United States District Court, S.D. Illinois
MEMORANDUM AND ORDER
PHIL GILBERT UNITED STATES DISTRICT JUDGE
accordance with 42 U.S.C. § 405(g), plaintiff Jermelia
Randolph, on behalf of A.R.P., her minor son, seeks review of
the final decision of the Commissioner of Social Security
denying A.R.P.'s application for Supplemental Security
Income (SSI) Benefits.
Randolph filed an application for SSI on behalf of her minor
son in July 2012, alleging disability beginning on October
18, 2010. (Tr. 38). After holding a hearing, ALJ Paul R.
Armstrong denied the application for benefits in a decision
dated October 17, 2013. (Tr. 38-53). The Appeals Council
denied review, and the ALJ's decision became the final
agency decision subject to judicial review. (Tr. 4).
Plaintiff exhausted her administrative remedies and filed a
timely complaint in this Court.
Raised by Plaintiff
counsel, plaintiff raises the following arguments:
ALJ's evaluation of functional equivalence was the
product of legal error and unsupported by substantial
evidence because the ALJ:
(1) mischaracterized educational records;
(2) ignored some of A.R.P.'s physical impairments;
(3) erroneously weighed some of the opinion evidence; and
(4) failed to assess the weight that should be afforded to
Dr. Deppe's opinion.
under the age of 18 is considered disabled if he or she has a
medically determinable physical or mental impairment
“which results in marked and severe functional
limitations” and which has lasted or is expected to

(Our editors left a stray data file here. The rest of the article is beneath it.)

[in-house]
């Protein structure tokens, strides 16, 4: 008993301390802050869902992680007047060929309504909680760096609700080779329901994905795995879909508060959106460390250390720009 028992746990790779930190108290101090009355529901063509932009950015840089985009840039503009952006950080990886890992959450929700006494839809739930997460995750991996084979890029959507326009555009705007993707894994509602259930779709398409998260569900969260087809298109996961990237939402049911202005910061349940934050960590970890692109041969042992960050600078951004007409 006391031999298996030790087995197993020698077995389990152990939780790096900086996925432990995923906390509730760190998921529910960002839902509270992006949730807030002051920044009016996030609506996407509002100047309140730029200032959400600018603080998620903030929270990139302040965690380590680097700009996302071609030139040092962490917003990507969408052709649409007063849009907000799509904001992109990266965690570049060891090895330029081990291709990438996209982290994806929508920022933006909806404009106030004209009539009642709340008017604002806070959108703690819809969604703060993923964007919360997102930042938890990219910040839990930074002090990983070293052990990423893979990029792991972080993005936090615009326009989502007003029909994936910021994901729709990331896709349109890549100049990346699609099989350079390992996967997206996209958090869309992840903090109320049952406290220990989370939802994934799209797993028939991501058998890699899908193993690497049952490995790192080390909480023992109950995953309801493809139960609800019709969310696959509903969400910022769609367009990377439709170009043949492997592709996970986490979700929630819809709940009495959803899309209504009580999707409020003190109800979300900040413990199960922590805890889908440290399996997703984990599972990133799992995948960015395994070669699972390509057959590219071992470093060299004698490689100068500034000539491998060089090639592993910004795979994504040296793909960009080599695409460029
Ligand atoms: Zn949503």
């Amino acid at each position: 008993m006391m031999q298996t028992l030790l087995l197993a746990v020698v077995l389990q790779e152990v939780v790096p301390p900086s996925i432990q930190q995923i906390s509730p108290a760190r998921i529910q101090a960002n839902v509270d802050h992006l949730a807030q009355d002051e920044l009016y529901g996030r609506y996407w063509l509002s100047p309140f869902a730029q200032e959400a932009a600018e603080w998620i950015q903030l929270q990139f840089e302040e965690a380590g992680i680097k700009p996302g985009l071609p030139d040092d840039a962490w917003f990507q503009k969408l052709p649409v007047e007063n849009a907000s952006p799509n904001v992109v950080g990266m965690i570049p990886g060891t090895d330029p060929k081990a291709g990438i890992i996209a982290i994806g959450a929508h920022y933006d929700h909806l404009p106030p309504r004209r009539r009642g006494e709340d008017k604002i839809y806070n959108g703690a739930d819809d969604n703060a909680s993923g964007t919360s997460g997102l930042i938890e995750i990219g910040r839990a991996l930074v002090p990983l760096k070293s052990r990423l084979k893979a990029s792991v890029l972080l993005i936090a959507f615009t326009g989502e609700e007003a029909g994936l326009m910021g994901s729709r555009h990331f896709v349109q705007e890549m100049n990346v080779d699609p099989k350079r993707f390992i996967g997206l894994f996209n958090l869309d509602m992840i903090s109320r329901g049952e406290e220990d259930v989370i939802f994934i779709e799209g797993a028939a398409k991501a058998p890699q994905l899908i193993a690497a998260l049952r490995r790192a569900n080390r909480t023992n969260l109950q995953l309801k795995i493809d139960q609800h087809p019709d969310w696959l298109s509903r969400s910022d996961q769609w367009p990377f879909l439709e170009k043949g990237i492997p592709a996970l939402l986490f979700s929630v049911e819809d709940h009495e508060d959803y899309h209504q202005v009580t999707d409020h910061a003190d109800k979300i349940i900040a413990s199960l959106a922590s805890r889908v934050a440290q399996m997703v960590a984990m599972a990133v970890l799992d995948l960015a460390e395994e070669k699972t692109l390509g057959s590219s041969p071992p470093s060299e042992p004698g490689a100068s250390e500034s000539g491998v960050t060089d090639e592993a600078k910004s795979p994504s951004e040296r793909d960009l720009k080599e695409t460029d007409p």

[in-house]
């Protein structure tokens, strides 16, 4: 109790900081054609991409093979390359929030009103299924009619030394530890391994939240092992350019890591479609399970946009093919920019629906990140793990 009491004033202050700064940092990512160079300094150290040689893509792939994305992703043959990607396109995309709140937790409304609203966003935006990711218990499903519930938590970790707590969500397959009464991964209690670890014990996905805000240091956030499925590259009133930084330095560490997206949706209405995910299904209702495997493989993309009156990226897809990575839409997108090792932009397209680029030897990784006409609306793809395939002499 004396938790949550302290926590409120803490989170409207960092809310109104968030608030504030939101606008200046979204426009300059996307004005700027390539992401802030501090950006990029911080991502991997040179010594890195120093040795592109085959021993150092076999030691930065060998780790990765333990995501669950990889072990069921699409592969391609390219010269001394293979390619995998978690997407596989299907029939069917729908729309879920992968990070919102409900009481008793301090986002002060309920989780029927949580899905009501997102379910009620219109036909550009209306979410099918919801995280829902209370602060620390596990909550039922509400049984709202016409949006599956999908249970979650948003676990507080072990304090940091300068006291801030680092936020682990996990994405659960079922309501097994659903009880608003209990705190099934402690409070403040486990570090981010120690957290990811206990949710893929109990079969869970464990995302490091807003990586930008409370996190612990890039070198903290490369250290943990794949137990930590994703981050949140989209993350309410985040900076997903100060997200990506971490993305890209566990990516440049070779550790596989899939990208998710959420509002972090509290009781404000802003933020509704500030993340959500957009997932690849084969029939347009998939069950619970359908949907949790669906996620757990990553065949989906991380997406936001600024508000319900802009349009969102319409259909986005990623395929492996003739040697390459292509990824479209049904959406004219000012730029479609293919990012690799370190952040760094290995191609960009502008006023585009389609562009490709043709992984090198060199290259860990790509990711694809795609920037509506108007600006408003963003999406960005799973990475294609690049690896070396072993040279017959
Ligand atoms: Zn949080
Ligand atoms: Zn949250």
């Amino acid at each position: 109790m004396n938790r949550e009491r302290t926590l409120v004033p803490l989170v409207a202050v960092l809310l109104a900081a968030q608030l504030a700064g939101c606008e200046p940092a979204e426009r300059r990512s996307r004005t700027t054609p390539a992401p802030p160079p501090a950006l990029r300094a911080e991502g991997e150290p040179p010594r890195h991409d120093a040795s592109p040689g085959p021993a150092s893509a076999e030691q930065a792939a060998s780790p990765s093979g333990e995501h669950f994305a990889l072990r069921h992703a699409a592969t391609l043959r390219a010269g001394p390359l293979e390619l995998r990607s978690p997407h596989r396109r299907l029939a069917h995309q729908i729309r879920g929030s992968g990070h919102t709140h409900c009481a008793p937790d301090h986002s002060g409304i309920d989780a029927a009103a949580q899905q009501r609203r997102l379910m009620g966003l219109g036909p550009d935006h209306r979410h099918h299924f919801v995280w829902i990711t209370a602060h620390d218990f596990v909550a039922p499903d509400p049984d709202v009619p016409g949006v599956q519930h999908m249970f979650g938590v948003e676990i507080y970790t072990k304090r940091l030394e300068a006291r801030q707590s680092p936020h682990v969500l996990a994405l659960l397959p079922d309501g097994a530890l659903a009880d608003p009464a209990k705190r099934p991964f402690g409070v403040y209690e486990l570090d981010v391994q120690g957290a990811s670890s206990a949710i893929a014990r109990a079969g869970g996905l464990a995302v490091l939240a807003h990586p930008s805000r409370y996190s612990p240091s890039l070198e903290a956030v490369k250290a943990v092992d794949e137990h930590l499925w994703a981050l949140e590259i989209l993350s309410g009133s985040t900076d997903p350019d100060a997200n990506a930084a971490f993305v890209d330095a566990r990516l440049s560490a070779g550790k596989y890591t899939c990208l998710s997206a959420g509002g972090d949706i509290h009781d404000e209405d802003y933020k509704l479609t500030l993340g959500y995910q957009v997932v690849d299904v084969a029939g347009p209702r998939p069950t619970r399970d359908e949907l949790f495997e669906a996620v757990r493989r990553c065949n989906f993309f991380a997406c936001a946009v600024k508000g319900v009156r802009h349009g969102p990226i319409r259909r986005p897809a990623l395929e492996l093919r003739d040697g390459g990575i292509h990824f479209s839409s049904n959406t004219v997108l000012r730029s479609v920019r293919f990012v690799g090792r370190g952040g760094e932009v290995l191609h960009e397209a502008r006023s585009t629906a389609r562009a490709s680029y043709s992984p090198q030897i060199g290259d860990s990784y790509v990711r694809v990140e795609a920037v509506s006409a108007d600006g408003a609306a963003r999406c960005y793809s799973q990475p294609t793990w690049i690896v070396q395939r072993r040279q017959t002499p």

last for more than 12 months. 42 U.S.C.
§1382c(a)(3)(C)(i). A physical or mental impairment is
“an impairment that results from anatomical,
physiological, or psychological abnormalities which are
demonstrable by medically acceptable clinical and laboratory
diagnostic techniques.” 42 U.S.C. §1382c(a)(3)(D).
determination of childhood disability proceeds by way of a
three-step sequential analysis which is set forth in 20
C.F.R. §416.924. The three- step analysis is as follows:
1. Is the child claimant engaged in substantial gainful
2. Does the child have an impairment or combination of
impairments that is “severe?” 3. Does the
impairment or combination of impairments meet, medically
equal, or functionally equal the severity of a listed
answer of “yes” to the first question, or
“no” to the second or third questions, means that
the child is not disabled.
two, an impairment is not “severe” if it is a
slight abnormality or a combination of slight abnormalities
that cause no more than minimal functional limitations. 20
three, in order to determine whether the child's
impairments functionally equal a listing, the agency
considers how the child functions in six domains:
(1) acquiring and using information;
(2) attending and completing tasks;
(3) interacting and relating with others;
(4) moving about and manipulating objects;
(5) caring for himself; and
(6) health and physical ...